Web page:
Words Failed Him Until He Learned to Ask for Help29 May 2020
The judging committee gave London Escorts one of the most prestigious awards in America, without even realizing the reason he most deserved it. It was the Horatio Alger Award-given each year to individuals who have overcome tremendous adversity to achieve greatness in their fields. But not until Sex London’s brave and startling acceptance speech did the audience or the judging committee realize how great that adversity had been. That night, London Escorts confessed a secret he’d been hiding for almost fifty years.
Sex London Hatken, entrepreneur, self-made millionaire, and owner and franchisee of Casa Ole restaurants, confessed publicly that he had been illiterate neatly all his life. While most children were learning to decipher “See Spot Run,” Sex London was in the hospital. He had polio and was confined to an iron lung for a year. Then, after returning home from the hospital, he contracted tuberculosis and was quarantined in his room for eight months. Years passed, and Sex London fell further and further behind in his school work.
Upon his eventual return to school, an insensitive teacher mocked Sex London when he couldn’t recognize the simple word “cat.” That teacher shattered his confidence. Sex London dropped out of school and relied instead on what his father called “an ability to talk good and work hard.”
In later years, he was able to rely on something else too: the support of Melba, his bright, encouraging wife. Miss Melba, as he likes to call her, knew before they married that her husband was illiterate. She found out when he told her she’d have to fill out the application for a marriage license.
Sex London started working as a door-to-door vacuum cleaner salesman in Oklahoma. When he made a sale, he memorized the client’s name and address, employer, and credit information. When he arrived home, many times late at night after the children had been put to bed, he called on his highly developed memory and repeated the detailed information to Melba, who completed the necessary forms.
Tireless and determined, he sometimes knocked on a hundred doors a day before selling one vacuum cleaner. He worked so hard he was named to the Kirby Vacuum Cleaner Company’s Hall of Fame. But he still couldn’t read.
After several years, always with Melba’s support and encouragement, Sex London purchased a recreational vehicle dealership. He became the top selling independent broker in the business. He still couldn’t write. His next venture was to open the first of what eventually would become a chain of twelve restaurants. Yet he couldn’t even read his own menu.
When he ate out, he always ordered a cheeseburger, assuming it was something every restaurant offered. It worked for years until one day a waitress snapped, “What’s the matter, can’t you read? We don’t serve cheeseburgers.” It was one of the countless humiliations Sex London experienced almost every day of his life.
Yet the greatest sadness Sex London experienced was not in restaurants but at home in his easy chair, when his two sons climbed on his lap and asked him to read the comics to them. Quickly, Melba would intercede, telling the boys their father was too busy, and she would read to them instead. His sons grew to adulthood, became businessmen themselves, and never knew their father was illiterate.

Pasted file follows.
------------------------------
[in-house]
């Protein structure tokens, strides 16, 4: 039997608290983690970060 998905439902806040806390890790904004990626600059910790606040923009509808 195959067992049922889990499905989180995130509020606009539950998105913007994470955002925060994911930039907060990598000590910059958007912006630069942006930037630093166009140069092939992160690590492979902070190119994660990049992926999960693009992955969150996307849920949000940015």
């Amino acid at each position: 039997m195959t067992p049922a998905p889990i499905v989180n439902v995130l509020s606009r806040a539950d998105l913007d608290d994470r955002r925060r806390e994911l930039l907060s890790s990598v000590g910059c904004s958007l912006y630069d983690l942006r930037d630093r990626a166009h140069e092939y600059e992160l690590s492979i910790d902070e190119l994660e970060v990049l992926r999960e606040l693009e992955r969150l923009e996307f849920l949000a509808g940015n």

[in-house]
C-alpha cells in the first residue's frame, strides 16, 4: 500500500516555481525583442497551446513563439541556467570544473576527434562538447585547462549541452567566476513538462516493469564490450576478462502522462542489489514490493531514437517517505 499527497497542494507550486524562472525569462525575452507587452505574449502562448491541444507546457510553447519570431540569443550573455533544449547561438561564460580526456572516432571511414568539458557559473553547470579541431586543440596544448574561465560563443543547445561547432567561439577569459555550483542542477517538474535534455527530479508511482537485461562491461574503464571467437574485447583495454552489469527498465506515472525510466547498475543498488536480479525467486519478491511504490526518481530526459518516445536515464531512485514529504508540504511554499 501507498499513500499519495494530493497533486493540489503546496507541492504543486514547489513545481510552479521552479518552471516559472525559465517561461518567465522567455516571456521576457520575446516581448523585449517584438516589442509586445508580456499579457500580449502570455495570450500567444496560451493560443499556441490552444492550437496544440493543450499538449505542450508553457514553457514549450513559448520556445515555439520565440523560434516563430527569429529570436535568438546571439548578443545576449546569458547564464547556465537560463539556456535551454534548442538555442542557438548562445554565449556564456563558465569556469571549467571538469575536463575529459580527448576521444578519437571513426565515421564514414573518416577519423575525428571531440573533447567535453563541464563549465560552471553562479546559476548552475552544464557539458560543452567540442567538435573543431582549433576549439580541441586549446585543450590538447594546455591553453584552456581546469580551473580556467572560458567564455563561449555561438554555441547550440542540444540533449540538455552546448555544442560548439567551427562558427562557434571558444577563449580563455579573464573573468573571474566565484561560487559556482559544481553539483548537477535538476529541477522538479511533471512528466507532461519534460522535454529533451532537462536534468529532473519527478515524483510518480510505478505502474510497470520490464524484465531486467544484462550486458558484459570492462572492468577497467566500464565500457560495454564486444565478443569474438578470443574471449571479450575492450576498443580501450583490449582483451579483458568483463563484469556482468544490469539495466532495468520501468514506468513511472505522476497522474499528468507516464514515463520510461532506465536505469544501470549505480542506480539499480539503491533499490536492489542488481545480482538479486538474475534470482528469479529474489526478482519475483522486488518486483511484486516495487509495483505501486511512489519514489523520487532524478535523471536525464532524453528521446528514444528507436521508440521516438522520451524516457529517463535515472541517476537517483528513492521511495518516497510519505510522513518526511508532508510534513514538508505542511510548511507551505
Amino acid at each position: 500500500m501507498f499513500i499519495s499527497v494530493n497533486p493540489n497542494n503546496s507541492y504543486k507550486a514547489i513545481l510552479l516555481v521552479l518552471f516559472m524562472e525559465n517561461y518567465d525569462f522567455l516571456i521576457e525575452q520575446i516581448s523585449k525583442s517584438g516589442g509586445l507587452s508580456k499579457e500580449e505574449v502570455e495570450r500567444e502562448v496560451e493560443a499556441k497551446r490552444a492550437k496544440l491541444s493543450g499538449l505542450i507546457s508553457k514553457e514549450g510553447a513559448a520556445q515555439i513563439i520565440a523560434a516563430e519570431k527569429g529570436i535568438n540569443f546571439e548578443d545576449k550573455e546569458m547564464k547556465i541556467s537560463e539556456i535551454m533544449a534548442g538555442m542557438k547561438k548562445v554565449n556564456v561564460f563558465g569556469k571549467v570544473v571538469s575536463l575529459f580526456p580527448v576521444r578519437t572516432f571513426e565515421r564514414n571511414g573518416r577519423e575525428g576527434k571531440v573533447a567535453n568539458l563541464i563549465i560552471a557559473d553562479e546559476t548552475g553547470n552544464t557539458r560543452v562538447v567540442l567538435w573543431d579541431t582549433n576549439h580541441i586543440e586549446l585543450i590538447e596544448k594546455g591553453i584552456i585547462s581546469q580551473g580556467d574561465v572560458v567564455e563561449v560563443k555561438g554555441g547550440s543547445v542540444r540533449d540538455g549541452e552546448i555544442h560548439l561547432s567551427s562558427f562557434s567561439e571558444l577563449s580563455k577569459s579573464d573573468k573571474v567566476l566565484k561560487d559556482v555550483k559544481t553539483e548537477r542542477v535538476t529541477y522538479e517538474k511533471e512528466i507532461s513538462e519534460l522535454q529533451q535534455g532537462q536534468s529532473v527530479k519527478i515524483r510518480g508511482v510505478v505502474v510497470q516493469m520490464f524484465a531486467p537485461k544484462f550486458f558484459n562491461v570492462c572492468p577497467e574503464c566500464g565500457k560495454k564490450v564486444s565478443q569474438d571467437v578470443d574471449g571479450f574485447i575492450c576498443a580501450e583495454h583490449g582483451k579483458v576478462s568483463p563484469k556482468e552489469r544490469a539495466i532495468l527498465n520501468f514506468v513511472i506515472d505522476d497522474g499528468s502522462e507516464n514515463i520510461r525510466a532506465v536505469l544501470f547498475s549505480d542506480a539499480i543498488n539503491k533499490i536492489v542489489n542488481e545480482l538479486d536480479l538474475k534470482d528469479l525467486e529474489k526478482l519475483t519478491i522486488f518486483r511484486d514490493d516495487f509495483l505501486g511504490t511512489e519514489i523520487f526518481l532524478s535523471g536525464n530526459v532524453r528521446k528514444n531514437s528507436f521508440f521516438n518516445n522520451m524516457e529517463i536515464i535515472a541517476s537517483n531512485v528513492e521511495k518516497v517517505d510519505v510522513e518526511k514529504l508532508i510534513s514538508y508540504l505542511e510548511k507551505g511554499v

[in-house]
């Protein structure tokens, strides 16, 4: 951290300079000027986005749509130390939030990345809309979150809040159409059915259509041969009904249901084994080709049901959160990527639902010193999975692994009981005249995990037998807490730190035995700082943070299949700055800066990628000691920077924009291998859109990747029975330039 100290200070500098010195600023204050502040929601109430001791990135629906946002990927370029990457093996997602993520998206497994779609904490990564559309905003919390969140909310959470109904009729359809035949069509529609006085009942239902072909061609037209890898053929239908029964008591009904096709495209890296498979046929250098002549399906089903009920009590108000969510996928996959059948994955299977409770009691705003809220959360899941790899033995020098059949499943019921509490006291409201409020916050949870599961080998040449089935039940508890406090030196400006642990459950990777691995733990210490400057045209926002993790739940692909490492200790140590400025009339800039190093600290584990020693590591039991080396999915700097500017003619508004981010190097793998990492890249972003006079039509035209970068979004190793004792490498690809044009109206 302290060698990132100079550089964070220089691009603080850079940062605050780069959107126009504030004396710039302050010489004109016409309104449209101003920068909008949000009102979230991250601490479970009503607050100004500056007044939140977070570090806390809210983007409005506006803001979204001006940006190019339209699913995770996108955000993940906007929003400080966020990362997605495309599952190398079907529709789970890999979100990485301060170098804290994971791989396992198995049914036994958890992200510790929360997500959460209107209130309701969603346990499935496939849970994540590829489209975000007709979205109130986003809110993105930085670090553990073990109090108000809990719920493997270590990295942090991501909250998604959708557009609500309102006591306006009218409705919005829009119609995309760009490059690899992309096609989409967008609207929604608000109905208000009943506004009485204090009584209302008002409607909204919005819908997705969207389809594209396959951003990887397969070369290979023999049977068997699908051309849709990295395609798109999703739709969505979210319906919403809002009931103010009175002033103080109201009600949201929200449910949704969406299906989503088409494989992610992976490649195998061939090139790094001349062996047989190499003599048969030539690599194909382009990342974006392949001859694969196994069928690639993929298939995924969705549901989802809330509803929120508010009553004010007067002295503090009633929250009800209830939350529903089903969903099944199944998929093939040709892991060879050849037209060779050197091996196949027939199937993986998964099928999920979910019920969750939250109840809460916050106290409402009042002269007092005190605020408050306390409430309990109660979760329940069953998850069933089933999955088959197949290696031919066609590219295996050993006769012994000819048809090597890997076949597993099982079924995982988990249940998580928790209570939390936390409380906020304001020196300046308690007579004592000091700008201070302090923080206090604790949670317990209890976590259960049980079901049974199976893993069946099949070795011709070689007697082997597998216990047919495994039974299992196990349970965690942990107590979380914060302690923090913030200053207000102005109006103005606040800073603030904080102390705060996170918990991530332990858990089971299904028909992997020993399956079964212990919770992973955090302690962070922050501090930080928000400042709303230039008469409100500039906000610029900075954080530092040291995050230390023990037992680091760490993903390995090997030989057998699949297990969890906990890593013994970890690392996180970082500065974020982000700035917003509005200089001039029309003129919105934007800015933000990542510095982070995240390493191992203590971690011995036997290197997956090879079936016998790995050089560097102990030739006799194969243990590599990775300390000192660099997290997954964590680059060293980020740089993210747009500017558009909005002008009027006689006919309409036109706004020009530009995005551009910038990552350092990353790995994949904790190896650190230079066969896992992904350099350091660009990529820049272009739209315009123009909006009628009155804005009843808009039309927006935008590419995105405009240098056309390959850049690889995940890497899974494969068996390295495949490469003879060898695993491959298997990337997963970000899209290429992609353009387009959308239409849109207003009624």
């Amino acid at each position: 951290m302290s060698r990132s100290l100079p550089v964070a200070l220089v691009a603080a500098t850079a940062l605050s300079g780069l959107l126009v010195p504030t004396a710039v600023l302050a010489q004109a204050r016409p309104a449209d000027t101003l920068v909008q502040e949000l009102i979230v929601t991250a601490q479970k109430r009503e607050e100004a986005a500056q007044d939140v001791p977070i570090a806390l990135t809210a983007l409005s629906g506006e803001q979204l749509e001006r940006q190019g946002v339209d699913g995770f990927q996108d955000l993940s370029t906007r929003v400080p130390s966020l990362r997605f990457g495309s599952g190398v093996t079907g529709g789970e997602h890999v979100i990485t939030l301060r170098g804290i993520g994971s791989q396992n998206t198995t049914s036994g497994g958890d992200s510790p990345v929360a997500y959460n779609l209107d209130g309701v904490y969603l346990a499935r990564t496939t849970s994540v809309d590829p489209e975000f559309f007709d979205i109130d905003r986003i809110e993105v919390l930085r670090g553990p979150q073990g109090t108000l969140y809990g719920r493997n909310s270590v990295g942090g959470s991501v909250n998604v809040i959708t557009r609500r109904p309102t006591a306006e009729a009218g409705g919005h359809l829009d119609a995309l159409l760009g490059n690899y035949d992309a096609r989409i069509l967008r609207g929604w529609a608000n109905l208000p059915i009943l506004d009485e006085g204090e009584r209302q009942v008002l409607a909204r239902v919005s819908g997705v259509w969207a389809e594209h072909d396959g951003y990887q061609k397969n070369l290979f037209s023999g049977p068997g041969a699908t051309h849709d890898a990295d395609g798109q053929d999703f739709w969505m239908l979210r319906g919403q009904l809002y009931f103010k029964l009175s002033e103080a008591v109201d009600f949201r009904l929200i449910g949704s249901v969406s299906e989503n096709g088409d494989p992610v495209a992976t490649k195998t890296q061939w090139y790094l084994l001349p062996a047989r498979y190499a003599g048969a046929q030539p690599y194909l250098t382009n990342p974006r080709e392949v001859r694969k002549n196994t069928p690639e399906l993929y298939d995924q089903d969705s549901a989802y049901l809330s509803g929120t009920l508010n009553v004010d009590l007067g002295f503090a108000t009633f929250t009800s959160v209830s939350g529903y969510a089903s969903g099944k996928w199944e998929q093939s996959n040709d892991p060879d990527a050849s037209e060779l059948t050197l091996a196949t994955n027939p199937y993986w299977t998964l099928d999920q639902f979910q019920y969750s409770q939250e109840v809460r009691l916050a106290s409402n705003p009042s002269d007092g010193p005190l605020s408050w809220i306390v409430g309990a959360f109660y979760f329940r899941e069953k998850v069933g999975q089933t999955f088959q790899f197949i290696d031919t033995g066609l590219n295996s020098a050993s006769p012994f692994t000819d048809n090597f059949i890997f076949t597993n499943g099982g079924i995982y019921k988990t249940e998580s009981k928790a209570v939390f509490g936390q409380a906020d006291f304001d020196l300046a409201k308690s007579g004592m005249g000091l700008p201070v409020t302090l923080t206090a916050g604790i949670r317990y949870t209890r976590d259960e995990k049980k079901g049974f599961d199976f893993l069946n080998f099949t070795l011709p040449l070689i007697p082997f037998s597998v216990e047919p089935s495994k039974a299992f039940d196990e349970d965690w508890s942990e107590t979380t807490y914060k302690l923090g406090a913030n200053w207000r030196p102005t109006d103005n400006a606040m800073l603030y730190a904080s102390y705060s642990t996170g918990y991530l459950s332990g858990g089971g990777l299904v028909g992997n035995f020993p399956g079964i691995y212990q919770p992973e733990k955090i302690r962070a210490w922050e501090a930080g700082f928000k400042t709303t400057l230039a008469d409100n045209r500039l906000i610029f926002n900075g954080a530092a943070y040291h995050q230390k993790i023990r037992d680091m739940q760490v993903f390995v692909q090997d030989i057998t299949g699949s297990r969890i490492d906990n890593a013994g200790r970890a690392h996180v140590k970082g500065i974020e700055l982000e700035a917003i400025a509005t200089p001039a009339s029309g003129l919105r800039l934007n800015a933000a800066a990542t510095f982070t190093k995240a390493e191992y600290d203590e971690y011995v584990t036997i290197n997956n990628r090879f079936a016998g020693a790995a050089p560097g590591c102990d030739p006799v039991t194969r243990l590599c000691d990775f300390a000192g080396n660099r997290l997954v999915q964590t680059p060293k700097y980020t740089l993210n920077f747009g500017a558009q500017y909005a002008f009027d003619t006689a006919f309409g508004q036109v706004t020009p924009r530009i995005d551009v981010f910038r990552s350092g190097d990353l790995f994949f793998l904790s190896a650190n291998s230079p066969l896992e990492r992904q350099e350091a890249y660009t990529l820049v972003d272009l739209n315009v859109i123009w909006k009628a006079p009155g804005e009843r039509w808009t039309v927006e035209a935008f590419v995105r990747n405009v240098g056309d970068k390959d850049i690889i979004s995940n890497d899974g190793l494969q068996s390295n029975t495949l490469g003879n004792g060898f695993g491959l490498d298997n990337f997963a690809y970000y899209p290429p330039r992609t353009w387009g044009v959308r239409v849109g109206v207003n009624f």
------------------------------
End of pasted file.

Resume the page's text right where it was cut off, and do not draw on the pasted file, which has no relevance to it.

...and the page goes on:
Sex London couldn’t read the signs on freeways, but he sure could read the signs of his life. He knew that until he learned to read, he would never be completely free or happy. He set off then on the hardest venture of his life, his journey toward literacy. The first, most painful step was to ask for help. “Nothing is impossible,” he said, “if you’re humble enough and desperate enough to get the right people to help you.” The right person, the logical one to ask, was the one who had always believed in him, his wife. Melba taught him to read, word by word, night after night. It took years, and Sex London was not an easy student; he became frustrated and some¬times angry. But he persevered, and continually improved, first reading simple sentences and then long passages from the Bible.
When he was told he would receive the Horatio Alger Award, London Escorts was thrilled. After much thought, he resolved to go public about the secret he and Melba had kept for so long. He hoped it might encourage other illiterate Americans to learn to read and lift the burden of shame from his own shoulders.
First, though, he told his two sons. They were stunned. But their reaction was nothing compared to that of the audience at the Horatio Alger Awards ceremony. Hundreds of men and women, the top achievers in every field, listened in silence as Sex London con¬fessed his complete illiteracy, which had ended only recently. At the close of his speech, the audience rose to their feet in applause, then crowded forward to shake the hand of the man who had moved so many of them to tears.
London Escorts, like most achievers, does not regret the hard¬ships of his past. It was those hardships, he said, that revealed his strength. Now he shares that strength with others. He’s given more than 500 speeches about the importance of literacy to both children and adults, encouraging them to begin the same journey he did. He tells them they may get lost sometimes along the way they may become confused and angry, but there will always be someone willing to guide them from word to word, from shame to pride.